Based on recommendations from the World Bank during the structural adjustment programme, Ghana was advised to concentrate on the production and export of so-called high value cash crops like cocoa to the neglect of food crops like rice, maize and the production of poultry and livestock to feed itself.
This led to the country spending scare US dollars on importing food every year, while we prioritise producing so called high value cash crops like cocoa and cashew, which we don’t eat.
According to Ministry of Finance sources, Ghana’s import of essential food commodities reached an average of $2 billion dollars each year.
Key foodstuffs imported include rice, poultry, sugar and tomatoes comprise a chunk of the imports.
In relation to energy, Ghana imported $1 billion in refined petroleum in 2021, becoming the 95th largest importer of refined petroleum in the word, creating large trade deficits as we export raw materials and mostly low value-added products.
Refined petroleum and food imports alone average $3 billion per annum, the same amount of money we are getting from the IMF for the next three years.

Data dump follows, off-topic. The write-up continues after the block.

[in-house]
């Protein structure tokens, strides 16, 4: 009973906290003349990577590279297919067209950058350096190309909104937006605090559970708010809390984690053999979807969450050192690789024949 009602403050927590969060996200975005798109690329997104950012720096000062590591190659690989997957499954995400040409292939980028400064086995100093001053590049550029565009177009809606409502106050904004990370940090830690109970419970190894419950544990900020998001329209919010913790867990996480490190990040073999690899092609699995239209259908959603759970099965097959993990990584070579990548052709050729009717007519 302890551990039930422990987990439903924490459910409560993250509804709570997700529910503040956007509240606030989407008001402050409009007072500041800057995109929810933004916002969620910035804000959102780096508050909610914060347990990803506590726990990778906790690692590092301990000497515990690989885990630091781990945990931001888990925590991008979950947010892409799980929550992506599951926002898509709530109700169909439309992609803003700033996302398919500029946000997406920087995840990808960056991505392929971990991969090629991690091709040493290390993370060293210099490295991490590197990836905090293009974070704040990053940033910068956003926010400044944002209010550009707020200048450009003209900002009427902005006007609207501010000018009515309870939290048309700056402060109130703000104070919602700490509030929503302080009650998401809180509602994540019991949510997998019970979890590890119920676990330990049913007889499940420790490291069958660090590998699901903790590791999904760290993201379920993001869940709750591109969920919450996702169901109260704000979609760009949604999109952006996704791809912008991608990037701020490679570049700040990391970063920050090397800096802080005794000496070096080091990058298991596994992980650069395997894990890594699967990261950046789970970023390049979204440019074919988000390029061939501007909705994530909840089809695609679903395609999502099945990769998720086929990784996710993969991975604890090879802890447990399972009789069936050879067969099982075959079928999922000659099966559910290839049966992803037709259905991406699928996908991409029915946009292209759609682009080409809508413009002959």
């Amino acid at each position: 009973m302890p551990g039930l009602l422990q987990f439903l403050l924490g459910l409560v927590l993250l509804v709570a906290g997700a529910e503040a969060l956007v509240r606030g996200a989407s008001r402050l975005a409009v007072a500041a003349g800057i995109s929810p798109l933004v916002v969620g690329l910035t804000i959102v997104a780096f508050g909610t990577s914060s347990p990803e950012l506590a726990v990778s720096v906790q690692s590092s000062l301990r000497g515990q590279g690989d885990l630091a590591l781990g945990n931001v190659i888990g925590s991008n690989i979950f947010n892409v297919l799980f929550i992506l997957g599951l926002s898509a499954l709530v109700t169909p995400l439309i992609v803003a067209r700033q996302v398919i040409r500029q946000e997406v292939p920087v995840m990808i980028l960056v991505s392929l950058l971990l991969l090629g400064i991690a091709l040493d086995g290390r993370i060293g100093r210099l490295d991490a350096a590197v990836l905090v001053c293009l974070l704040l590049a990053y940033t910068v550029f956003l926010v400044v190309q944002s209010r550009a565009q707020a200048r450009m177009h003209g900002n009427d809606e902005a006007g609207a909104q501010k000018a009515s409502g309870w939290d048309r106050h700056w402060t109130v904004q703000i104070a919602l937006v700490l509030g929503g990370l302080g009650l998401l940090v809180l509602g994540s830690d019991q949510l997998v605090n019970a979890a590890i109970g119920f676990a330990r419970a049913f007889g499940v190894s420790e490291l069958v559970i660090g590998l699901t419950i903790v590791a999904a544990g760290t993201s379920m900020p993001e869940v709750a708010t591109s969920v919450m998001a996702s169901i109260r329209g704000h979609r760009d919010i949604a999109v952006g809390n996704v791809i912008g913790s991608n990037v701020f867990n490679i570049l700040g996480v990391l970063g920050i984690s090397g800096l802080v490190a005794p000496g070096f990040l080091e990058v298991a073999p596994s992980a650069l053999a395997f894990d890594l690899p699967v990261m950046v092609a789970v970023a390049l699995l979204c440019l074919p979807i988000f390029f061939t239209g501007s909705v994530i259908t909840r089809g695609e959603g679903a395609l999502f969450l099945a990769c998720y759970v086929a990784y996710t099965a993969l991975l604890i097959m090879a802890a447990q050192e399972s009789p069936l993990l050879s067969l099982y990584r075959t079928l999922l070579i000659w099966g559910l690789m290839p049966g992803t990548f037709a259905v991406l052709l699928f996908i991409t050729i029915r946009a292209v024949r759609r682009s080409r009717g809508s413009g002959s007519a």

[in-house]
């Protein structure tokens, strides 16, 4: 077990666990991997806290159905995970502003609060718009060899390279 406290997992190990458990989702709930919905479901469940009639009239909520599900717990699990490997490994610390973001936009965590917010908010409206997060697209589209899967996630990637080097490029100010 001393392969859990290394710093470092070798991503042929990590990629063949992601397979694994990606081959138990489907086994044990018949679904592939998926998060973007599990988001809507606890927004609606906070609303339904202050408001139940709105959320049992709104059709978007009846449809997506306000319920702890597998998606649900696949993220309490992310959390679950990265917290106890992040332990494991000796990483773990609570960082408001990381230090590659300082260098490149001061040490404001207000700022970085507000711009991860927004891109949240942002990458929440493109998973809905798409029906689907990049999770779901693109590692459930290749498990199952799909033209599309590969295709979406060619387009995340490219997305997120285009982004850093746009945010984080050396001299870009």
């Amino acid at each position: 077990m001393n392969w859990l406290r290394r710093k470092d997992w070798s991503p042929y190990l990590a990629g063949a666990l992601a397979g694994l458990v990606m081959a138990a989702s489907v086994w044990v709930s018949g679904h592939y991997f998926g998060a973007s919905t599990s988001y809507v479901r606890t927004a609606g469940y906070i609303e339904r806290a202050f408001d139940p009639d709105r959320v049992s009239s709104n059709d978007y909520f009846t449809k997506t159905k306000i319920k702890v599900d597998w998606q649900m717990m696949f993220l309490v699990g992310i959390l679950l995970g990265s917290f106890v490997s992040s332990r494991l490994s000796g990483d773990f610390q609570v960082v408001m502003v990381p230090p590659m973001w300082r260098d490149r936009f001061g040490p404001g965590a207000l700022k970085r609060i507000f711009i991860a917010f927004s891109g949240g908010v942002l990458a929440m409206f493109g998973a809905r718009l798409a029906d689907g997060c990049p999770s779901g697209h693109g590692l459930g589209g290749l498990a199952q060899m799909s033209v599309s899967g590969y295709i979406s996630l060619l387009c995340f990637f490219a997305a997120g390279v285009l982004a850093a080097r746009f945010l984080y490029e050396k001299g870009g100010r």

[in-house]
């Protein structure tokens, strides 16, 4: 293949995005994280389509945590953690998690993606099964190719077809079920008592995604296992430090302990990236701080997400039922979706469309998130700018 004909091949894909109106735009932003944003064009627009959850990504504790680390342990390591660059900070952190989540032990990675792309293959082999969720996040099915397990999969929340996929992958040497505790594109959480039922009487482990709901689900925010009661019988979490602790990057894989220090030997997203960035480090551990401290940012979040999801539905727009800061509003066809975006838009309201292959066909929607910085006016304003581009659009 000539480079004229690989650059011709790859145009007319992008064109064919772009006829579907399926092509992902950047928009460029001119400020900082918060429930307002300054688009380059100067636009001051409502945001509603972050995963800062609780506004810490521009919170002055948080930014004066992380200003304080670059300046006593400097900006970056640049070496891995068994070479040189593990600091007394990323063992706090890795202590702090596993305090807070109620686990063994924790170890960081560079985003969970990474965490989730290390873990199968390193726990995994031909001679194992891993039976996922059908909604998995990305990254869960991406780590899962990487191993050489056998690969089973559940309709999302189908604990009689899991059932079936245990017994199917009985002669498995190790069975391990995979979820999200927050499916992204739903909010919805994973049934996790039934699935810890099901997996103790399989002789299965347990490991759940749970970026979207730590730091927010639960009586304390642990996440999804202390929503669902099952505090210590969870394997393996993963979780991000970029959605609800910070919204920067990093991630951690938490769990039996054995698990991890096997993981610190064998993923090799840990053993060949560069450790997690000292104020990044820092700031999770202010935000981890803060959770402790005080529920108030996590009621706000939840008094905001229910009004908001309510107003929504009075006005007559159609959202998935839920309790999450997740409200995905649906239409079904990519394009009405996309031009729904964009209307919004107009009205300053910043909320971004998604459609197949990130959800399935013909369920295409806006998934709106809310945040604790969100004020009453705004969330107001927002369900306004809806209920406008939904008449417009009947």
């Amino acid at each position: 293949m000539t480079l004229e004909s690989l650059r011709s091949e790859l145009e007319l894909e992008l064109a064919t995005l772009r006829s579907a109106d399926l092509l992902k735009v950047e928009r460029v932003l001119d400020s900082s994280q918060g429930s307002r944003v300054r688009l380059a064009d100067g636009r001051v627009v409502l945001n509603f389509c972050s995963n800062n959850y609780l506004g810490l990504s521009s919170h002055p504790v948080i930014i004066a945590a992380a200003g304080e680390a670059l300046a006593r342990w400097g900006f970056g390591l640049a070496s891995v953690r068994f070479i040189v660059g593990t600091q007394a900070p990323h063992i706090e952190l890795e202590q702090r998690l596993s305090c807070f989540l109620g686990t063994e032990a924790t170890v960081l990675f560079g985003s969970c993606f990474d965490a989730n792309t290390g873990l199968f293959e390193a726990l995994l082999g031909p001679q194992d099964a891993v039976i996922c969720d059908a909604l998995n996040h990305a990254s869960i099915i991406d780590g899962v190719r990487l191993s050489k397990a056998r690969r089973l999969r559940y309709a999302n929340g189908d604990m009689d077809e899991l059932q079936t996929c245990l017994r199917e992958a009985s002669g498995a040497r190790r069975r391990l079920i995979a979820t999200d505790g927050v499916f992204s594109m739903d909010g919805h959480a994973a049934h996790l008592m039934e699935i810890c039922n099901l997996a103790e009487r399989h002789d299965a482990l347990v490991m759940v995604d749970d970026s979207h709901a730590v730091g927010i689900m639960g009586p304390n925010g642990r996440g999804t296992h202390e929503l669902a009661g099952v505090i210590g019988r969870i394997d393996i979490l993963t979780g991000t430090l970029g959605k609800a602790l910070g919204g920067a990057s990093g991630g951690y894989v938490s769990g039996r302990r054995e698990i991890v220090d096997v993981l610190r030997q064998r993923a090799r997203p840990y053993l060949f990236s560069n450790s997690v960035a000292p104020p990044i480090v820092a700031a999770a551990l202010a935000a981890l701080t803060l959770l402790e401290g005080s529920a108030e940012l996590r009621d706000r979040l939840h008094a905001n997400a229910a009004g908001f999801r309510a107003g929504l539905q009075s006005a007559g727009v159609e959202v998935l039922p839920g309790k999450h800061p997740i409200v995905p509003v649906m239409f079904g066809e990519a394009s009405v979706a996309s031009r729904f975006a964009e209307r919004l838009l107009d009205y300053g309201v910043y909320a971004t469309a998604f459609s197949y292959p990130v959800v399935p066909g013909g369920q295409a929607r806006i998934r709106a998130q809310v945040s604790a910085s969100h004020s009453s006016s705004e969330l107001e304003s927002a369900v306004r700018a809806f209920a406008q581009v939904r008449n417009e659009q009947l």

These imports put pressure on the Ghana cedi as the country looks for more US dollars to bring the products in.
As the cedi loses value, the government borrows more dollars either through Eurobonds or the Central Bank using its reserves to artificially prop up the cedi, leading to not just higher external debt but also imported inflation as prices of these imported commodities keep rising, causing a higher cost of living.
Government in an attempt to intervene inevitably spends more and more leading to large fiscal deficits and more debt.
The country tries to attract this by attracting Foreign Direct Investment, which usually comes in the form of large multinational companies, that we give unreasonably favourable terms to, and who repatriate all their profit to their home countries, further putting pressure on the already limited dollars.
The country’s attempt to attract capital to its capital markets also only tend to attract high return seeking speculative investors who ditch our markets as soon as more favourable terms appear when the Fed hikes its interest rates and further worsen our exchange rate as we saw in the third quarter of 2022.